308 research outputs found

    Life Cycle Assessment of solar-driven oxidation as a polishing step of secondary-treated urban effluents

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    BACKGROUND: In this work, the life cycle assessment (LCA) methodology is utilized to estimate the environmental footprint of solar Fenton oxidation at pilot scale used as a polishing step of secondary-treated urban effluents. All inputs (e.g. natural resources, raw materials, etc.) and outputs (e.g. emissions, etc.) of the process were quantitatively defined and/or estimated. The system under study includes raw materials, energy, land use, chemicals, local transportation needs, and air-/waterborne emissions. RESULTS: The main environmental hotspots of this system were identified (i.e. energy consumption and use of chemicals). The environmental sustainability of this technology was found to be high, since its environmental footprint for the treatment of 1 m3 of wastewater was found to be only 8.7 kg CO2 m−3 , which is approx. 1.6% of the total CO2 emissions of the treatment of the daily effluents of a Cypriot resident. Nevertheless, alternative scenarios were investigated, in order to further enhance its overall environmental performance. CONCLUSIONS: The results indicate that the majority of the environmental impacts of this process could be attributed to indirect emissions, tracing back to electricity generation, followed by emissions from the chemicals used. The most critical improvement identified herein, is the use of a renewable energy source.This work was funded by Nireas, International Water Research Center of the University of Cyprus (NEA YΠOΔOMH ΣTPATH/0308/09), which was co-funded by the European Regional Development 15 Fund and the Republic of Cyprus through the Research Promotion Foundation. The authors are grateful to the manufacturer company of the solar pilot plant, S.K. Euromarket Ltd, for providing technical support

    Cardiovascular risk in patients with and without diabetes presenting with chronic coronary syndrome in 2004-2016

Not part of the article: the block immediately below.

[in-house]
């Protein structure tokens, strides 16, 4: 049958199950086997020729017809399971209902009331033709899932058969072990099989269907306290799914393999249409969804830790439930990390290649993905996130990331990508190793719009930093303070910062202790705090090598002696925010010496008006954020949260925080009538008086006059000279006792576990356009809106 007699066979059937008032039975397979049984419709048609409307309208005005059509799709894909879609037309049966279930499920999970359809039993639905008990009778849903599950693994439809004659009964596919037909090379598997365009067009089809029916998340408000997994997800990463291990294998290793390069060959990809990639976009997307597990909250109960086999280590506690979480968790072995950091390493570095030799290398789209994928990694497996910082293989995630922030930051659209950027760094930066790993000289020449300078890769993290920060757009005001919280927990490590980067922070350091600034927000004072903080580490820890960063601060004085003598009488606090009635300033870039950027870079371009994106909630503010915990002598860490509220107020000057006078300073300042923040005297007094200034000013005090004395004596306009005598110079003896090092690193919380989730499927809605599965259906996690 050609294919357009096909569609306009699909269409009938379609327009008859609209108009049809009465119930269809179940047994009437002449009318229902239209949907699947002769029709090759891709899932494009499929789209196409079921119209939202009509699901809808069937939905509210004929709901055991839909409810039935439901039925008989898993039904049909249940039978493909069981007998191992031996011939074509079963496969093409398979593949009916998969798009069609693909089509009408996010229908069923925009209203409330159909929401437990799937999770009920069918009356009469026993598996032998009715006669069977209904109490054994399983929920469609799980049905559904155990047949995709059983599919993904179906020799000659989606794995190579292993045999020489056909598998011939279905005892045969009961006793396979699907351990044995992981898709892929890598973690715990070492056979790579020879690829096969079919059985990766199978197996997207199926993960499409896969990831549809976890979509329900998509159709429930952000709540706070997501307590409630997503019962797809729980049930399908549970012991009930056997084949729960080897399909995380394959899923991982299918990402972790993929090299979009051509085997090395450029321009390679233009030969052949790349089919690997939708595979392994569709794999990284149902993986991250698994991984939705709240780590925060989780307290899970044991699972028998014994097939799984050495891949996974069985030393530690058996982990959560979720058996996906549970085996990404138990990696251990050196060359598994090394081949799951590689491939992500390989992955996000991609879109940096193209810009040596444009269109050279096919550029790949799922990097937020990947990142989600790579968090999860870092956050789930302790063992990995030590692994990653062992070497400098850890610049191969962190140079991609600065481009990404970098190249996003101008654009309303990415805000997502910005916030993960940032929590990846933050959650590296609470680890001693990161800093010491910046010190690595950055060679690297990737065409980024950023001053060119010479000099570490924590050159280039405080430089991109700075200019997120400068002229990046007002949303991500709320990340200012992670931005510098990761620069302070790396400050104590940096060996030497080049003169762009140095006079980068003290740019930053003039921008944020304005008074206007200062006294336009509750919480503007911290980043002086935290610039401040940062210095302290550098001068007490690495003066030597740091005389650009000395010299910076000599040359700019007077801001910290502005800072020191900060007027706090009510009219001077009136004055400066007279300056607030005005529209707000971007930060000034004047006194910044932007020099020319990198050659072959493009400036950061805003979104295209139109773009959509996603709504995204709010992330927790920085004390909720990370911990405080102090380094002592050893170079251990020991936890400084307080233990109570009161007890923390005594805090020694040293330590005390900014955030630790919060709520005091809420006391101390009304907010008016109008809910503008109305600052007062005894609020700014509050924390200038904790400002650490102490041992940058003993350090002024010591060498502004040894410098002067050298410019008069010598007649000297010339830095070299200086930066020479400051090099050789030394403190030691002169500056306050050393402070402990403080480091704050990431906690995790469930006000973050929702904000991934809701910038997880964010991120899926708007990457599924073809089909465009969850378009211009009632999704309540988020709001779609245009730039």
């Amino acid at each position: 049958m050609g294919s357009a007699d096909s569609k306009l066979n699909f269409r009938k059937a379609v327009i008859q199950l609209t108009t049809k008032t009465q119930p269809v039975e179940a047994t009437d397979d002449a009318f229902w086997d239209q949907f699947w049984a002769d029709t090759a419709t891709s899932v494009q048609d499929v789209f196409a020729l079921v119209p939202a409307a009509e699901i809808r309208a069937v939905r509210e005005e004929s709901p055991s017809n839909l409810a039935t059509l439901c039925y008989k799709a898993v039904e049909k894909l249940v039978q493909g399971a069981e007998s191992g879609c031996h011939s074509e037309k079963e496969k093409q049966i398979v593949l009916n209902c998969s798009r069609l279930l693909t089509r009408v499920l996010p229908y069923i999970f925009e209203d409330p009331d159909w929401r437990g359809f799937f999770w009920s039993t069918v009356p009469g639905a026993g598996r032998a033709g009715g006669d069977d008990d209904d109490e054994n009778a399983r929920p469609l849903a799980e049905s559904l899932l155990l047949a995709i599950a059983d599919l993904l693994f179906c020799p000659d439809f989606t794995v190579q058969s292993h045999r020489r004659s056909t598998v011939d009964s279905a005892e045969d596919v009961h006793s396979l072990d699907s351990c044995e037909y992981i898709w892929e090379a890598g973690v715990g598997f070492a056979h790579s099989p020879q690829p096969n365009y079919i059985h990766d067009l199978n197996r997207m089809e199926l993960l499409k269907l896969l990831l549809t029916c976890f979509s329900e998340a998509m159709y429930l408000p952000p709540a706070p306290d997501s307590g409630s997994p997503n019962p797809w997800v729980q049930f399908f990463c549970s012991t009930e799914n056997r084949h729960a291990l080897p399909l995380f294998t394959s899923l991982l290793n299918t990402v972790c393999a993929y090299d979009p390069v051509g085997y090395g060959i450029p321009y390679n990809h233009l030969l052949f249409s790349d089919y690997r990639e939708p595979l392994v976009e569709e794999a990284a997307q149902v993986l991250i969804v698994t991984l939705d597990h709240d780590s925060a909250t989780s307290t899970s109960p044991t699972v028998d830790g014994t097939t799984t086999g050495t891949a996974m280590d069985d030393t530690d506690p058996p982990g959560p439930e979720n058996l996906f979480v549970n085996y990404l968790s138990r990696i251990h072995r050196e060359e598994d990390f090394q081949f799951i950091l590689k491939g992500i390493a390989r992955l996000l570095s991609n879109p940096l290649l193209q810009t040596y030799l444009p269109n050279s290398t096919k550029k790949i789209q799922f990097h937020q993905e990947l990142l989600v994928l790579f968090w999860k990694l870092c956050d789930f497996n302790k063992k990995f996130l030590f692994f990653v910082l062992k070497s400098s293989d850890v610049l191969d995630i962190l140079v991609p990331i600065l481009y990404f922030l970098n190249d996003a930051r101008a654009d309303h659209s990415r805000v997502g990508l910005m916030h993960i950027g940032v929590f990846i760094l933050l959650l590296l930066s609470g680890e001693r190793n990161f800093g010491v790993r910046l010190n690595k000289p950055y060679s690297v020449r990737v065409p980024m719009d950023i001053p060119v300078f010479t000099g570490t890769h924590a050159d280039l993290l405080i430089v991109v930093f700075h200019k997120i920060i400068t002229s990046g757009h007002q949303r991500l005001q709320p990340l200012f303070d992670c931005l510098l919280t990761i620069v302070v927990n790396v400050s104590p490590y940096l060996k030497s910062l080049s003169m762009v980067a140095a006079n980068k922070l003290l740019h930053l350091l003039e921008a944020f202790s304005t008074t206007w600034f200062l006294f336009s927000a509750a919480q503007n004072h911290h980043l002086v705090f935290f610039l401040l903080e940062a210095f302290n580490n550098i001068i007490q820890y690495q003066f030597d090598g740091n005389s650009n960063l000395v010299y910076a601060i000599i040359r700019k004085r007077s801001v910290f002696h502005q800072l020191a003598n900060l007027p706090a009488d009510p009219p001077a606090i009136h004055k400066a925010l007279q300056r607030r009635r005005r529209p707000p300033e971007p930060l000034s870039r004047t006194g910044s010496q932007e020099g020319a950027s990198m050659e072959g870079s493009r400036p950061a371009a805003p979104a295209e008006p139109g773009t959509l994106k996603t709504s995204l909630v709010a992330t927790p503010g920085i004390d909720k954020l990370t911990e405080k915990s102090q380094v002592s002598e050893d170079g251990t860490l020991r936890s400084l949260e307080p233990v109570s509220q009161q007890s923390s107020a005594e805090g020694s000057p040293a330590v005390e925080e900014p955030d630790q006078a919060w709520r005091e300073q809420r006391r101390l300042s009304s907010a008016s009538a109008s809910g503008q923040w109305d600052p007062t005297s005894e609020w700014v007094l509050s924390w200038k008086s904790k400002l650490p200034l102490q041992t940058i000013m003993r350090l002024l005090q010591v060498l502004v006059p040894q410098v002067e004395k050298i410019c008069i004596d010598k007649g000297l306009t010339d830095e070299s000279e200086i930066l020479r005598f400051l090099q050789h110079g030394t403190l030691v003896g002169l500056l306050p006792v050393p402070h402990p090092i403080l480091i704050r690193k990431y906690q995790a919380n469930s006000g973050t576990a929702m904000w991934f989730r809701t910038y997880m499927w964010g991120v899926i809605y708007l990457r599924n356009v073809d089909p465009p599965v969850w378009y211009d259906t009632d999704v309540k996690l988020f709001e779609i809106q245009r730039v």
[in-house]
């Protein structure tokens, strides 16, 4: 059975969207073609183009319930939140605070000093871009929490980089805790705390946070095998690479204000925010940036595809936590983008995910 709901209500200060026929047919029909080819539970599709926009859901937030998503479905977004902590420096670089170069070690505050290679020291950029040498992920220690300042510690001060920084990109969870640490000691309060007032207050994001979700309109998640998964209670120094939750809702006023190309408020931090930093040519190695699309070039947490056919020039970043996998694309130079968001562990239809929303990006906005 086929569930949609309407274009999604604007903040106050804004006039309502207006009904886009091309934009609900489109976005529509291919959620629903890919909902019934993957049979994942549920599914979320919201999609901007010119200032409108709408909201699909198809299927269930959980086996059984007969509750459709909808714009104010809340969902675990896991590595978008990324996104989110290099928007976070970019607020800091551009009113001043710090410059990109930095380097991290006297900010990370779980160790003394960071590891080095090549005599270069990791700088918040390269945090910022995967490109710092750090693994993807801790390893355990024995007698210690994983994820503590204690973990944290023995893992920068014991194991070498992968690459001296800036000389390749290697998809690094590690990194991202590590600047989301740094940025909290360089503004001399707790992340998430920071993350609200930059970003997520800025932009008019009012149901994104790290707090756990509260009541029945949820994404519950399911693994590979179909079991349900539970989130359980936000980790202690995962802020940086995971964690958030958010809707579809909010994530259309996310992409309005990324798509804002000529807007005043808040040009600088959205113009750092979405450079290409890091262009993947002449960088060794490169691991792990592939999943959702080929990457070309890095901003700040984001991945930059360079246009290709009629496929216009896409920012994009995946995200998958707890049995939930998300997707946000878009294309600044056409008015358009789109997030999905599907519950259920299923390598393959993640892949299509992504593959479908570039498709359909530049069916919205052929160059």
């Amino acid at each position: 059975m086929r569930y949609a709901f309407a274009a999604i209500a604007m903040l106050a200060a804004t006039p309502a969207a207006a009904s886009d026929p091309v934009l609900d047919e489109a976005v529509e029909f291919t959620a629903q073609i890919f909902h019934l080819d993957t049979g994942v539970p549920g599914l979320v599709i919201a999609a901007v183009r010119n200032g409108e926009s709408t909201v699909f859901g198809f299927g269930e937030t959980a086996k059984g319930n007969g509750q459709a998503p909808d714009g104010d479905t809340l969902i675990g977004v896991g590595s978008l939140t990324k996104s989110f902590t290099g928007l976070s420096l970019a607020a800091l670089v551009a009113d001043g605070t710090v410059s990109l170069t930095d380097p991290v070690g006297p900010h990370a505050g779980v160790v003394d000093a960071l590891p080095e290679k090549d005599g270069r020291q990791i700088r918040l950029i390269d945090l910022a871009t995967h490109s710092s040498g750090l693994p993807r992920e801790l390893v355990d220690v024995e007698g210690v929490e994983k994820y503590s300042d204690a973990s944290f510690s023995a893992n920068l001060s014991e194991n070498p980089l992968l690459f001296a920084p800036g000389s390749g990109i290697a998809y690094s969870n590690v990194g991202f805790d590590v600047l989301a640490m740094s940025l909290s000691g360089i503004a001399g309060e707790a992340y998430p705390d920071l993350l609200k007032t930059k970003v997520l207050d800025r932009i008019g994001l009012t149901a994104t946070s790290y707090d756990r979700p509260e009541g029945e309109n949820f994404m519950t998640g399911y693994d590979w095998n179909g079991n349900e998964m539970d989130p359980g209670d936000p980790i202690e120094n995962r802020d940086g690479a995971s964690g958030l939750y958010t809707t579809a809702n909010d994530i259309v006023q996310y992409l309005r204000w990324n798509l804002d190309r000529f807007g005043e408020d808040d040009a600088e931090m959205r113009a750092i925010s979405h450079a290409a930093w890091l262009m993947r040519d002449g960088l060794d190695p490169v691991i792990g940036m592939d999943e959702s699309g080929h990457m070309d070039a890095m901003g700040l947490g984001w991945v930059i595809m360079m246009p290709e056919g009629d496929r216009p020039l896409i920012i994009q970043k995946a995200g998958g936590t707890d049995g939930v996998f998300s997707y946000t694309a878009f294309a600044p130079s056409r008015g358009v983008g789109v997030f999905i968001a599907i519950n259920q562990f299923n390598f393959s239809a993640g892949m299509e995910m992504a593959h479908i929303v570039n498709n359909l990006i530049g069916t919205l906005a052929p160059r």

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    BACKGROUND: It was recently shown that new-onset diabetes patients without previous cardiovascular disease have experienced a markedly reduced risk of adverse cardiovascular events from 1996 to 2011. However, it remains unknown if similar improvements are present following the diagnosis of chronic coronary syndrome. The purpose of this study was to examine the change in cardiovascular risk among diabetes patients with chronic coronary syndrome from 2004 to 2016. METHODS: We included patients with documentation of coronary artery disease by coronary angiography between 2004 and 2016 in Western Denmark. Patients were stratified by year of index coronary angiography (2004–2006, 2007–2009, 2010–2012, and 2013–2016) and followed for two years. The main outcome was major adverse cardiovascular events (MACE) defined as myocardial infarction, ischemic stroke, or death. Analyses were performed separately in patients with and without diabetes. We estimated two-year risk of each outcome and adjusted incidence rate ratios (aIRR) using patients examined in 2004-2006 as reference. RESULTS: Among 5931 patients with diabetes, two-year MACE risks were 8.4% in 2004–2006, 8.5% in 2007–2009, and then decreased to 6.2% in 2010–2012 and 6.7% in 2013–2016 (2013–2016 vs 2004–2006: aIRR 0.70, 95% CI 0.53–0.93). In comparison, 23,540 patients without diabetes had event rates of 6.3%, 5.2%, 4.2%, and 3.9% for the study intervals (2013–2016 vs 2004–2006: aIRR 0.57, 95% CI 0.48–0.68). CONCLUSIONS: Between 2004 and 2016, the two-year relative risk of MACE decreased by 30% in patients with diabetes and chronic coronary syndrome, but slightly larger absolute and relative reductions were observed in patients without diabetes. SUPPLEMENTARY INFORMATION: The online version contains supplementary material available at 10.1186/s12872-021-02312-y